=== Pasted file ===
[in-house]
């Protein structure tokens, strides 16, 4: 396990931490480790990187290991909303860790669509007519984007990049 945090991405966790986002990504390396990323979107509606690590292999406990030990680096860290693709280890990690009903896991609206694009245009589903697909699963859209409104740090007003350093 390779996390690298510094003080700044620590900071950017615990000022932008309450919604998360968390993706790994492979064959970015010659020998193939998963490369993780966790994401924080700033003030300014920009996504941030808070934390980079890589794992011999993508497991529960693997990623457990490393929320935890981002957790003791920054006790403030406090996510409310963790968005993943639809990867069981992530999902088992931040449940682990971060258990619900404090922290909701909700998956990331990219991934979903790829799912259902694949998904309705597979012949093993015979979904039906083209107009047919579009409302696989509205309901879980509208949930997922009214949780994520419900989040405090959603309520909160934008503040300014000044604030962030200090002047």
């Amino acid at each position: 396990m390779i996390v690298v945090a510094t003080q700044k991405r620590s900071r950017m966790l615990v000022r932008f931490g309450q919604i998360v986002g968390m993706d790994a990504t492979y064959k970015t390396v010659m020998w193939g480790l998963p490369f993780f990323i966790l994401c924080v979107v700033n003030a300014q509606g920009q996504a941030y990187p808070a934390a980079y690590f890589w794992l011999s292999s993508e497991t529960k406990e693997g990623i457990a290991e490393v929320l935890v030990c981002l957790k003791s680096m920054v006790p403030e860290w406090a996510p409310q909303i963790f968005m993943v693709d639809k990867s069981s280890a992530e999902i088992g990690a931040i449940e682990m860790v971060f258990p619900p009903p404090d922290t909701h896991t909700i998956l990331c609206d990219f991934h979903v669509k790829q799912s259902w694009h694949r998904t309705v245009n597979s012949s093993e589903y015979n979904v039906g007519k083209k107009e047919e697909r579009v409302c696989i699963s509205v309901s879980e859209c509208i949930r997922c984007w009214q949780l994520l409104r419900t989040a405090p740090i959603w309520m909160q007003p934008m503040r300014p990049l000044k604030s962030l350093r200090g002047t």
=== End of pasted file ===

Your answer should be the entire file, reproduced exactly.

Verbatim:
[in-house]
């Protein structure tokens, strides 16, 4: 396990931490480790990187290991909303860790669509007519984007990049 945090991405966790986002990504390396990323979107509606690590292999406990030990680096860290693709280890990690009903896991609206694009245009589903697909699963859209409104740090007003350093 390779996390690298510094003080700044620590900071950017615990000022932008309450919604998360968390993706790994492979064959970015010659020998193939998963490369993780966790994401924080700033003030300014920009996504941030808070934390980079890589794992011999993508497991529960693997990623457990490393929320935890981002957790003791920054006790403030406090996510409310963790968005993943639809990867069981992530999902088992931040449940682990971060258990619900404090922290909701909700998956990331990219991934979903790829799912259902694949998904309705597979012949093993015979979904039906083209107009047919579009409302696989509205309901879980509208949930997922009214949780994520419900989040405090959603309520909160934008503040300014000044604030962030200090002047």
């Amino acid at each position: 396990m390779i996390v690298v945090a510094t003080q700044k991405r620590s900071r950017m966790l615990v000022r932008f931490g309450q919604i998360v986002g968390m993706d790994a990504t492979y064959k970015t390396v010659m020998w193939g480790l998963p490369f993780f990323i966790l994401c924080v979107v700033n003030a300014q509606g920009q996504a941030y990187p808070a934390a980079y690590f890589w794992l011999s292999s993508e497991t529960k406990e693997g990623i457990a290991e490393v929320l935890v030990c981002l957790k003791s680096m920054v006790p403030e860290w406090a996510p409310q909303i963790f968005m993943v693709d639809k990867s069981s280890a992530e999902i088992g990690a931040i449940e682990m860790v971060f258990p619900p009903p404090d922290t909701h896991t909700i998956l990331c609206d990219f991934h979903v669509k790829q799912s259902w694009h694949r998904t309705v245009n597979s012949s093993e589903y015979n979904v039906g007519k083209k107009e047919e697909r579009v409302c696989i699963s509205v309901s879980e859209c509208i949930r997922c984007w009214q949780l994520l409104r419900t989040a405090p740090i959603w309520m909160q007003p934008m503040r300014p990049l000044k604030s962030l350093r200090g002047t």